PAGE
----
Analysts say a series of large M&A deals will be made in 2021.
After a decade of strong growth with thousands of transactions and total value of roughly $50 billion, the Vietnamese M&A market is entering a new development period with a lot of new opportunities.
The total value of M&A deals made in 2019 was $7.2 billion, equal to 94.7 percent of 2018. Despite the decline, analysts still could see positive factors.
A lot of large deals with the participation of foreign investors and private corporations were reported in the second half of 2019.
These included the merger of VinCommerce and VinEco with Masan Consumers of the Masan Group, KEB Hana Bank’s acquisition of 15 percent of BIDV shares worth $878 million, and the purchase of Vinhomes shares by KKR & Temasek, worth $652 million.
Analysts noted that the most outstanding deals in 2019-2020 all relate to Vietnam’s private corporations, such as Masan, Thaco, Gelex and Vinamilk.
The Covid-19 pandemic has had a negative impact on global economy and investment activities as well. The M&A market has slowed down. The M&A market in 2020 is predicted to have value of $3.5 billion, just 48.6 percent of 2019.
However, investors believe that the market will bounce back in the post-Covid-19 period. It is expected that the market will recover to reach the value of $4.5-5 billion in 2021 before rebounding more strongly later with new deals, including the state’s divestment deals, slated for the years after 2021.
If all the political and economic conditions are favorable and the global economy recovers well, the ‘repression’ in the 2019-2021 period will be ‘liberalized’ in 2022.
The market may witness a V-shape recovery and the value of M&A deals may reach $7 billion by that time.
|If all the political and economic conditions are favorable and the global economy recovers well, the ‘repression’ in the 2019-2021 period will be ‘liberalized’ in 2022.|
South Korean investors have been active in M&A activities recently. SK Investment III, a subsidiary of SK Group acquired 12 million, or 25 percent of shares of Imexpharm Corporation, in the last nine months of the year. Lotte Chemical belonging to Lotte Group took over VinaPolytech. GS Caltex spent VND39 billion, or $1.7 million, to acquire 16.7 percent of VI Automotive Service shares, the parent company of VietWash.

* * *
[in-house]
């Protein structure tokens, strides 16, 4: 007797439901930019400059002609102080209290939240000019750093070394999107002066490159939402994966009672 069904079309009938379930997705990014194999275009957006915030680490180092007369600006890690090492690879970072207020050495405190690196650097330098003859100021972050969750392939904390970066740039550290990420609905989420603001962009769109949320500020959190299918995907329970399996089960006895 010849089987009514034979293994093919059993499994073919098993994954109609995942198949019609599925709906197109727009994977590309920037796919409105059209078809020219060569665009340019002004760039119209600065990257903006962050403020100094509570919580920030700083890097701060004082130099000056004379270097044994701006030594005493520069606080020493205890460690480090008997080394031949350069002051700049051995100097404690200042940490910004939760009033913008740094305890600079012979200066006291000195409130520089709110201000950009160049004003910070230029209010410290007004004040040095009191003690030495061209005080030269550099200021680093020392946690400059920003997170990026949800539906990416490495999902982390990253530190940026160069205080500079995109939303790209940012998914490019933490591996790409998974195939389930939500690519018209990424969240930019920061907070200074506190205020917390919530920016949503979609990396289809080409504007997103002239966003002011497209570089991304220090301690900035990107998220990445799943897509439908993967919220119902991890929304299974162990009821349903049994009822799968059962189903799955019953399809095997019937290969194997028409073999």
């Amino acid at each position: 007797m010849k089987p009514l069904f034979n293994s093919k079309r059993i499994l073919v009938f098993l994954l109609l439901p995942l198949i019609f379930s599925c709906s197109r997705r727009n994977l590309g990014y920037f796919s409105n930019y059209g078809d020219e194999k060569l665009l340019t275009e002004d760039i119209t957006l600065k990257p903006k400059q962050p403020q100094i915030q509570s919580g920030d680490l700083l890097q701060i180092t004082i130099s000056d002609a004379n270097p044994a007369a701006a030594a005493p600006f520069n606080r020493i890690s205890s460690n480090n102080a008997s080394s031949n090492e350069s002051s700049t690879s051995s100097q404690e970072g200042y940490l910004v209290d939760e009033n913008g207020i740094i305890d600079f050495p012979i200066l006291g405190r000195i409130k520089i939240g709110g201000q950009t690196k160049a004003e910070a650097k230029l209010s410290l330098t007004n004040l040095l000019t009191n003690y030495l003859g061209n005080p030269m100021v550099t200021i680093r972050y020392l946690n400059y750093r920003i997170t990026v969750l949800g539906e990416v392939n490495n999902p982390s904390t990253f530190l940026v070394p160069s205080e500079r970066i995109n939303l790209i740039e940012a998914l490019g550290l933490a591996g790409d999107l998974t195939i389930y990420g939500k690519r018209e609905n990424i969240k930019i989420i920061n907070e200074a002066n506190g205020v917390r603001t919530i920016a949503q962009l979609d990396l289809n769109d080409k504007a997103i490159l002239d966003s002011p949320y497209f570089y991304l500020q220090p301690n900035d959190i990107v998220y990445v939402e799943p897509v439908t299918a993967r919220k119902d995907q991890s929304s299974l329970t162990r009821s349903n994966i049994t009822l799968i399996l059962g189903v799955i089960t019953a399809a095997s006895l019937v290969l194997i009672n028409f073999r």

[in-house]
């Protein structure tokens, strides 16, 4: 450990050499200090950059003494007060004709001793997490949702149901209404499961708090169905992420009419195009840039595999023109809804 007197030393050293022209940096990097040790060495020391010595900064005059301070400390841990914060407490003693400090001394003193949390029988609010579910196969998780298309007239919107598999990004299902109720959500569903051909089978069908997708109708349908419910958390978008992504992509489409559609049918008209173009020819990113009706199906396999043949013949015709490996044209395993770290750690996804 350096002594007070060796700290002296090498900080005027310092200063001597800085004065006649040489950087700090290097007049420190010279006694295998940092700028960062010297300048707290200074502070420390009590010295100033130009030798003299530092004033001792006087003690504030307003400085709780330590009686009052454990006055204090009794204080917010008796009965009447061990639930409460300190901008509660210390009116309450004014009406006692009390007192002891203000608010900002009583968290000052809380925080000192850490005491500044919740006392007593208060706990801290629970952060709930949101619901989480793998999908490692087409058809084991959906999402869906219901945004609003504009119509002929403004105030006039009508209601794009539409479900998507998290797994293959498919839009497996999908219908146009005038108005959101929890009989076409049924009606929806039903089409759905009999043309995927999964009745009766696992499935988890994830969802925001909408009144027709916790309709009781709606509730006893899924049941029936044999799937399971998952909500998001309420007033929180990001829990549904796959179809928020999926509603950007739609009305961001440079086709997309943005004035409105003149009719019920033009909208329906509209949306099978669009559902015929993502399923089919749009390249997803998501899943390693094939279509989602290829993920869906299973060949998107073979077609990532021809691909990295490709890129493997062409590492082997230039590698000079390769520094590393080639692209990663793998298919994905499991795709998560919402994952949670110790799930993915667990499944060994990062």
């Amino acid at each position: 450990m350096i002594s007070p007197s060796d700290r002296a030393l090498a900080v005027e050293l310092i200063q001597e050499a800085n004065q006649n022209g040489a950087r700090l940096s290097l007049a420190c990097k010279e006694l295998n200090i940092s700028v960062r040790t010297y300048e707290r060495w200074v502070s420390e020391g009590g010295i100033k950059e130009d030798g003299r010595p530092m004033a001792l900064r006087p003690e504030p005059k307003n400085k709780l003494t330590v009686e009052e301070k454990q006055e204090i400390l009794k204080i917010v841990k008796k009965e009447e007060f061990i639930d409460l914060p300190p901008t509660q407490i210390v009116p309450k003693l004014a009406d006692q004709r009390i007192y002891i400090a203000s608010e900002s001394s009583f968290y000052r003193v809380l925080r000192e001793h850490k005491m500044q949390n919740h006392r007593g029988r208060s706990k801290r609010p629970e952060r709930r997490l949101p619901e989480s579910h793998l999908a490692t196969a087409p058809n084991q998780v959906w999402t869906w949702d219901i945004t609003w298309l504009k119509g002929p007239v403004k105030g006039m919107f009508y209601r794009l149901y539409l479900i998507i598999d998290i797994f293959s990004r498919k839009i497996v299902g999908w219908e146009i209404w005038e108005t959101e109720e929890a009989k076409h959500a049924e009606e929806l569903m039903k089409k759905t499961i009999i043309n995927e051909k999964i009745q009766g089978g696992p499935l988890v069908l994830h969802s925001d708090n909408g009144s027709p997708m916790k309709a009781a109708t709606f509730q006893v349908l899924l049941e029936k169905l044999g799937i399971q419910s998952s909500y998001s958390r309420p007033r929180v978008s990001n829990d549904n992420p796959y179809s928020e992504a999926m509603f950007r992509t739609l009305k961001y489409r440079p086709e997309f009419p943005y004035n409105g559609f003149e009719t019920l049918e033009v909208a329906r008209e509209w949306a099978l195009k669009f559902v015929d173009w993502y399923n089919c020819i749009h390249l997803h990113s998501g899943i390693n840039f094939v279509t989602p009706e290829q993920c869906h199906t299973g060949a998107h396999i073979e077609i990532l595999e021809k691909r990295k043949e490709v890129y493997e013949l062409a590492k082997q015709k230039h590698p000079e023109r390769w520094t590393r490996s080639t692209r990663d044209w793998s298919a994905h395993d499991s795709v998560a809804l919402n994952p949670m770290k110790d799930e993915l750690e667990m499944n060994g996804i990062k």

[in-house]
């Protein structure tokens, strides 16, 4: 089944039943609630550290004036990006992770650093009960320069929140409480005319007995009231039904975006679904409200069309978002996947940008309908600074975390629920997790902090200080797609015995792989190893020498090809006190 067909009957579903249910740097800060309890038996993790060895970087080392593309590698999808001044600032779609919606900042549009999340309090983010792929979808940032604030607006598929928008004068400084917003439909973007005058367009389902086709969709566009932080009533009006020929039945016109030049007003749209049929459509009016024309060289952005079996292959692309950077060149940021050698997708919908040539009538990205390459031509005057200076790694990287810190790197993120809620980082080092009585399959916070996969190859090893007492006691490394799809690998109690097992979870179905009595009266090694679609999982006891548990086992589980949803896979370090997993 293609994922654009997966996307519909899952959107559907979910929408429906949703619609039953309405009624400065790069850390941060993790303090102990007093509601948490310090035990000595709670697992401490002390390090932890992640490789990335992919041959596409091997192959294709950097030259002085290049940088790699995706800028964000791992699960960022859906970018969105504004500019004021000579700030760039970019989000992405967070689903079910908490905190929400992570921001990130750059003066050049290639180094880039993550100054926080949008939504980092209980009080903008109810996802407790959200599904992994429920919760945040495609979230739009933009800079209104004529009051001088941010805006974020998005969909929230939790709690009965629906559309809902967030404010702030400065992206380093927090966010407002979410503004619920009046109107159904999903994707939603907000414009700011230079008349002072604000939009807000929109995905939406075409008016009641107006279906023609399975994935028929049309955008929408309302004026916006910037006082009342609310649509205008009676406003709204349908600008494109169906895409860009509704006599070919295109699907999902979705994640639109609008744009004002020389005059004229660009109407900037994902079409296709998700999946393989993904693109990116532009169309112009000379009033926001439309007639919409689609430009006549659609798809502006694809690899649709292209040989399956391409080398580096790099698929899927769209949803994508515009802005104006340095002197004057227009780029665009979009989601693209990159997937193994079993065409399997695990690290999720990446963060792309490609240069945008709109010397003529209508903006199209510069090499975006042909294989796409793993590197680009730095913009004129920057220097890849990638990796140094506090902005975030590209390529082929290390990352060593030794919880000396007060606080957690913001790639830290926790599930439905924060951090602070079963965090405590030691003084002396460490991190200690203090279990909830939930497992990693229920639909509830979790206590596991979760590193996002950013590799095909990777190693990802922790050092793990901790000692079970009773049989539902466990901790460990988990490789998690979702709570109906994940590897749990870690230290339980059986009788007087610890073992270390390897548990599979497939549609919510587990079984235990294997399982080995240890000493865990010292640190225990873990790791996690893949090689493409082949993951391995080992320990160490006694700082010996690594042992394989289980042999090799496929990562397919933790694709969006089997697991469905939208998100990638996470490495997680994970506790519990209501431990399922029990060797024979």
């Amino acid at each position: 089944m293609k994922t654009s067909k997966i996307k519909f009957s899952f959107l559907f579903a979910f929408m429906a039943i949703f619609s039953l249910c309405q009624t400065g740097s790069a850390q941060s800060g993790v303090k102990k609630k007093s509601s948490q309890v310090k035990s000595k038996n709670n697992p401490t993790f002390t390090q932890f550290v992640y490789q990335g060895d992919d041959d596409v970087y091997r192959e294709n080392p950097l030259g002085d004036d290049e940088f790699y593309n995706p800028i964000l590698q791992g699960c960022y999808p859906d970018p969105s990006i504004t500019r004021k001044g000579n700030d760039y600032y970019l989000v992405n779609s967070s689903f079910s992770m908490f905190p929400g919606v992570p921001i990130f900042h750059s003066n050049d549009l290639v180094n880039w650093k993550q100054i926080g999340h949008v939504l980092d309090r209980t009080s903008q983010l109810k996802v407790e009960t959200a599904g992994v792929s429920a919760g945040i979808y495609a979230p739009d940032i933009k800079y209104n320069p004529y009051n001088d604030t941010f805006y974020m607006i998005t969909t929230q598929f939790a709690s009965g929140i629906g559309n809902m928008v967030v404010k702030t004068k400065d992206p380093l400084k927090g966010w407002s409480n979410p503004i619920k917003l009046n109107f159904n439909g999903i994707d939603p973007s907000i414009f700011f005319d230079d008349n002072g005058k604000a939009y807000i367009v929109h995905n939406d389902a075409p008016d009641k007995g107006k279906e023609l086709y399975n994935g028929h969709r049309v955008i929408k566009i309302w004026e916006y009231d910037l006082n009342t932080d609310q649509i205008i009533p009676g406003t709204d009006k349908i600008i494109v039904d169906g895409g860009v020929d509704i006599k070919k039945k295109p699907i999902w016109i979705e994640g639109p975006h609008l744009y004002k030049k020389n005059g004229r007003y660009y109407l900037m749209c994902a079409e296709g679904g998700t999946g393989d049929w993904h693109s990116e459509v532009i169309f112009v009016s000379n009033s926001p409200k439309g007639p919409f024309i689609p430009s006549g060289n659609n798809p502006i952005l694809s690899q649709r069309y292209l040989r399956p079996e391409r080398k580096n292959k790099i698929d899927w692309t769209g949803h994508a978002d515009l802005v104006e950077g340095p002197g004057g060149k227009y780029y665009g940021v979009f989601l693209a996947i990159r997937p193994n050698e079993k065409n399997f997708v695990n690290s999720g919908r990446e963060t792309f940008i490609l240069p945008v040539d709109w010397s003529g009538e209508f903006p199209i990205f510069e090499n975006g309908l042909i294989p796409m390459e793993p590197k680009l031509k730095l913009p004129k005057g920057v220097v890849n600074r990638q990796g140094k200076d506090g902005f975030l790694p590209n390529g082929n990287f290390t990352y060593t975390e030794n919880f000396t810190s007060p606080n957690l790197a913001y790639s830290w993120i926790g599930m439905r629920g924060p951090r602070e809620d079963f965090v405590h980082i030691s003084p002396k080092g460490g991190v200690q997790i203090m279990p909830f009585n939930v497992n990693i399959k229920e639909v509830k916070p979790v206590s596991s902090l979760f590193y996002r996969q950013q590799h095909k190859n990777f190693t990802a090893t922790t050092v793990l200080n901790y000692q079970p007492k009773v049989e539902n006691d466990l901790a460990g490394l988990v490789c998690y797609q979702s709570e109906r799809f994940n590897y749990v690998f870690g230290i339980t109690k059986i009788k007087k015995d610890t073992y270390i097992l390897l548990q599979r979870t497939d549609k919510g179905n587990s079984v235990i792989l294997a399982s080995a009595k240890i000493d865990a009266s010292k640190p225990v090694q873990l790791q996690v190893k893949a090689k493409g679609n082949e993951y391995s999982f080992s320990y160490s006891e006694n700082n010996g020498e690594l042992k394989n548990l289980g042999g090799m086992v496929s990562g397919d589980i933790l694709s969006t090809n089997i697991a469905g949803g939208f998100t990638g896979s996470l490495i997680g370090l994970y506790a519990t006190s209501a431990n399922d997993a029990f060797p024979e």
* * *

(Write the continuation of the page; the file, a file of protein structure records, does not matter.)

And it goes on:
Thai investors continued buying into Vietnam’s manufacturing companies. Stark Group bought Thinh Phat Cable and Dovina, and SCG bought Bien Hoa Packaging.
Premises for M&A boom
Do Van Su, deputy director of the Foreign Investment Agency (FIA) under the Ministry of Planning and Investment (MPI), showed a noteworthy figure at a press conference before the 12th M&A Forum 2020 to be held in December by Dau Tu Newspaper and AVM Company. The value of M&A deals between foreign investors and Vietnamese businesses is just equal to 40 percent of the last year, while the number of deals only 50 percent.
The peculiarity of the deals is the flow of capital from outside Vietnam. The restriction in travel between countries in the last 10 months has affected market research. Su noted that the deals wrapped up this year mostly started in previous years.
In addition to FDI, M&As will be an important part of foreign investors’ activities. Though figures show a slowdown, with an irreversible trend, the FIA official said M&As which have been ‘compressed’ in the last two years will see a boom in 2021.
Pham Mai Huong from KPMG Vietnam affirmed that in the first months of 2020, the number of clients seeking M&A opportunities did not decrease, especially in the fields of infrastructure and real estate.
Tran Thi Bao Ngoc from VPS Securities noted that investors are now interested in consumer finance and technology platform, which is the minimum requirement set by the company’s clients.
Analysts said large deals are likely to be made in 2021. The countries to lead M&As in the time to come are South Korea and Japan with value of deals at $500 million or higher.
They affirmed that the pandemic won’t make the M&A market less attractive. It only has small impact on the time to wrap up deals.
Nguyen Van Khanh from JLL Vietnam said the big challenge for Vietnam to receive M&A capital is the transparency in corporate governance and legitimacy of projects.
This is because foreign investors are very concerned about the reputation of businesses and the legality of projects. If local investors can meet those criteria, more and more M&A deals will be made in 2021 and the following years.
Vietnamese companies need to meet the requirements of foreign firms if they want to participate in global supply chains from mid-2021 when the Covid-19 pandemic is expected to be under control, experts said.
The plan to develop household businesses into normal businesses has not succeeded. The goal of having 1 million businesses in the country by the end of 2020 will not be met.